The primary reason to include fish and seafood products in the diet during pregnancy is that they are one of the very few sources of healthy omega-3 fatty acids, DHA and EPA. (Omega-3 fatty acids are available in a few other foods, like walnuts, but are typically not found in their more potent long-chain form.) Babies need enough DHA for proper nervous system development, including visual and cognitive development. There is also emerging research that adequate DHA intake helps prevent premature delivery. We now know that near full term delivery supports brain development in the fetus. In addition, omega-3 fatty acids during pregnancy may prevent or help manage perinatal depression, reduce body fat in infancy and childhood and improve immune response.
A key study reported in the American Journal of Clinical Nutrition in 2008 (Oken, E. 88;789-96) observed over 25,000 children born to mothers participating in a 5-year Danish study. The researchers wanted to evaluate the odds of higher development scores with maternal fish intake. Those women with at least 3 servings (12 oz.) of fish each week (cod, salmon, mackerel or herring) had infants that scored 30% higher on motor, social and cognitive skill tests than infants whose mothers had eaten less than 1 serving each week of seafood. Research indeed does suggest that attainment of developmental milestones in infancy can predict cognitive outcomes in adulthood such as education attainment and intelligence quotient.
A review in a prominent medical journal, The Lancet, (Hibbeln, JR. Lancet 369:578-585; Feb. 2007) came to similar conclusions as they observed nearly 12,000 women and infants in England and found that the ideal amount of seafood consumption to maximize infant health was at least 11oz. per week; they mentioned that there were no detrimental effects at consumption higher than this and found no reason to limit the intake of low mercury seafood to less than 12 oz. per week. The researchers reported numerous adverse outcomes associated with insufficient intakes of omega-3 fatty acids including growth retardation, delayed depth perception, adverse neurodevelopmental measures, deficits in fine motor skills, reduced speed of information processing in infants and irreversible deficits in serotonin and dopamine release. The authors concluded that “advice to limit seafood consumption during pregnancy could actually be detrimental.”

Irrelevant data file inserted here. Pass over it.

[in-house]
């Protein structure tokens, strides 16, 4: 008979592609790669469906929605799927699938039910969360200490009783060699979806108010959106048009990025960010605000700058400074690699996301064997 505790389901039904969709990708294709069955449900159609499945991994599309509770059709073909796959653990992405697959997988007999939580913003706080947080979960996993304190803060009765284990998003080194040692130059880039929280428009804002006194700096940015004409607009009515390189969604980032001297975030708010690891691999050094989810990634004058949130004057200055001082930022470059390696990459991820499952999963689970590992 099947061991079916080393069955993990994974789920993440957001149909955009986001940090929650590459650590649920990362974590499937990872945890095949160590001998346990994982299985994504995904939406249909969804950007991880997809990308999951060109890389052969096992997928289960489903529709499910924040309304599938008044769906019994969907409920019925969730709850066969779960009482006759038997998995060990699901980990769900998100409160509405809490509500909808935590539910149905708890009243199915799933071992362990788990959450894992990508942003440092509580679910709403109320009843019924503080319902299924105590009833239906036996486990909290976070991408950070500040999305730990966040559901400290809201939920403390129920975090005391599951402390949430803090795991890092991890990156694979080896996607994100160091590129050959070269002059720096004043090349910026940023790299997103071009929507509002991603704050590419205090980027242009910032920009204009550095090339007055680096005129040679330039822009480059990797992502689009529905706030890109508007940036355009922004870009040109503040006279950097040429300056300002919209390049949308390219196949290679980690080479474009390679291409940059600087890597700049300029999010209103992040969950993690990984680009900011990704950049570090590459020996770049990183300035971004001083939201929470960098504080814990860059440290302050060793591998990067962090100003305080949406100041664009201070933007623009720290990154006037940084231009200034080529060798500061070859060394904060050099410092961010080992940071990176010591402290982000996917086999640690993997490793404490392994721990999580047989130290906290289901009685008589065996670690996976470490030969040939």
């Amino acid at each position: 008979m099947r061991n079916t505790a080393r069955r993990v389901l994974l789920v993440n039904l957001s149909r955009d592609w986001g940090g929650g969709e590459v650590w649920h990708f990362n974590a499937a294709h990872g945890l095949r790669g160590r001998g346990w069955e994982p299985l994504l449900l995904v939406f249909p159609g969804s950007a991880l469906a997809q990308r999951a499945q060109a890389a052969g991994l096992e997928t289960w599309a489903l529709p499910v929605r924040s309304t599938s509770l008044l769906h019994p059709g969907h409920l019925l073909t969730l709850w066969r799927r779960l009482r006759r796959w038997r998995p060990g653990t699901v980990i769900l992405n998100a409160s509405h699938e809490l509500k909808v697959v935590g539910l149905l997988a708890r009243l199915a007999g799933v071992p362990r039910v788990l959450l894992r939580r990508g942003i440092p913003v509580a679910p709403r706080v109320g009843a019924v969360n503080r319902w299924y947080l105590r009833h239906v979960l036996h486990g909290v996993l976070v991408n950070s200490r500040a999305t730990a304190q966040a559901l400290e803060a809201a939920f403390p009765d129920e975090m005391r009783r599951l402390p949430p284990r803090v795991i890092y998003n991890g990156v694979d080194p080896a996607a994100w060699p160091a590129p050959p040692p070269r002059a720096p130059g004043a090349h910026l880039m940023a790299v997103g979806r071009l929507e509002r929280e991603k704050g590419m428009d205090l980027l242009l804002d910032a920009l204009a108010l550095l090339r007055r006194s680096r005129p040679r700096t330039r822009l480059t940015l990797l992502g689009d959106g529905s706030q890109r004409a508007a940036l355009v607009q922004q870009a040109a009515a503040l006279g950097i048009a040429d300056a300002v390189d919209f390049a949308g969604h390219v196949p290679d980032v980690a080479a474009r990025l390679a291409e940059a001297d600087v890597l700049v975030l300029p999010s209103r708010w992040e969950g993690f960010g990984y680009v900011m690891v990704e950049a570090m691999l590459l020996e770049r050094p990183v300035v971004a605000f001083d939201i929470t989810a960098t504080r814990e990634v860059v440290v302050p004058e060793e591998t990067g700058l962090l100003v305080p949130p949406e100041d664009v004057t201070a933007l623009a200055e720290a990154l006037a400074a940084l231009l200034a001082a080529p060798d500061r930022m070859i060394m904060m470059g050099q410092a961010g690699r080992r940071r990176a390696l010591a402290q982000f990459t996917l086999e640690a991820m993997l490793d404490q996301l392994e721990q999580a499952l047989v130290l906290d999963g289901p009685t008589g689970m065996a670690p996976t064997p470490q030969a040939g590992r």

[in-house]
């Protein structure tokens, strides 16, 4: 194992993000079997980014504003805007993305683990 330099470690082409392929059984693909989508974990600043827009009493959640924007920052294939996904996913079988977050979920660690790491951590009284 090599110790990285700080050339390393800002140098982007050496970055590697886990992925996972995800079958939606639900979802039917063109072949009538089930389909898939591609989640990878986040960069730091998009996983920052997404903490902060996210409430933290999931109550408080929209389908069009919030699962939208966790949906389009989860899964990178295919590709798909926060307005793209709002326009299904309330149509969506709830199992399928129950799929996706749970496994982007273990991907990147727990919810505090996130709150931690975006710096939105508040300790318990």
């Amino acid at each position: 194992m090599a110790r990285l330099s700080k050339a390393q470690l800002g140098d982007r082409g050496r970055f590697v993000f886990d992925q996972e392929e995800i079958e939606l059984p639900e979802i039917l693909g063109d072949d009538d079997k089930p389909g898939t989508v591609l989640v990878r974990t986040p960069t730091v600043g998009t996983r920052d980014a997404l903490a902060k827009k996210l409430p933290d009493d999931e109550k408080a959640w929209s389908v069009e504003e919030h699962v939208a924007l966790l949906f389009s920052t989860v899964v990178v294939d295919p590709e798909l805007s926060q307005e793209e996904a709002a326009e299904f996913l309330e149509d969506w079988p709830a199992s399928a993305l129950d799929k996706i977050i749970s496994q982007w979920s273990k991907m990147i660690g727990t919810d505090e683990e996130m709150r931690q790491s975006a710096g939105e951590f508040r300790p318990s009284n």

It also must be noted that consuming Omega-3s might help with postpartum depression. During the time after childbirth, a mother experiences a sharp decline in Omega-3s, which might be a part of the cause of the postpartum depression. Some studies have showing that women showing signs of postpartum depression had less severe depression when consuming the Omega-3 fatty acids EPA and DHA than women not consuming EPA and DHA.
Other points to bear in mind:
- Seafood consumption rates by Americans are among the lowest of all developed nations.
- The omega-3 fatty acid content of American breast milk is among the lowest in the world.
There are just too many health benefits to eating fish to ignore. These health benefits also include:
- Seafood helps develop healthy bones and teeth
- Seafood promotes immune function
- Seafood promotes cognitive function
- Seafood helps maintain heart health
- Seafood helps with healthier pregnancies by providing expecting mothers the nutrients their babies will need
- And many more…
Research shows that pregnant American women only consume an average of 2 oz. per week of seafood and that contradictory media messages have many women confused about the problem of eating unsafe fish. Health professionals and the media need to get the best information to pregnant and breastfeeding women: Eat your seafood, 12 ounces of a variety each week and limit high mercury seafood—shark, swordfish, tilefish and king mackerel.
None of the fish we sell tests high for mercury content and all of the fish we sell are high in selenium, which is an essential mineral that counteracts mercury toxicity.
Our wild salmon, sablefish (black cod), halibut, rockfish and lingcod are great, healthy choices for the pregnant mom!
Weiser, M. et. Al, Docosahexaenoic Acid and Cognition throughout the Lifespan Nutrients 2016, 8, 99
Koletzko, et al., Dietary fat intake for pregnant and lactating women. British Journal of Nutrition 2007
Cindy Brinn MPH, RD, CDE, BC-ADM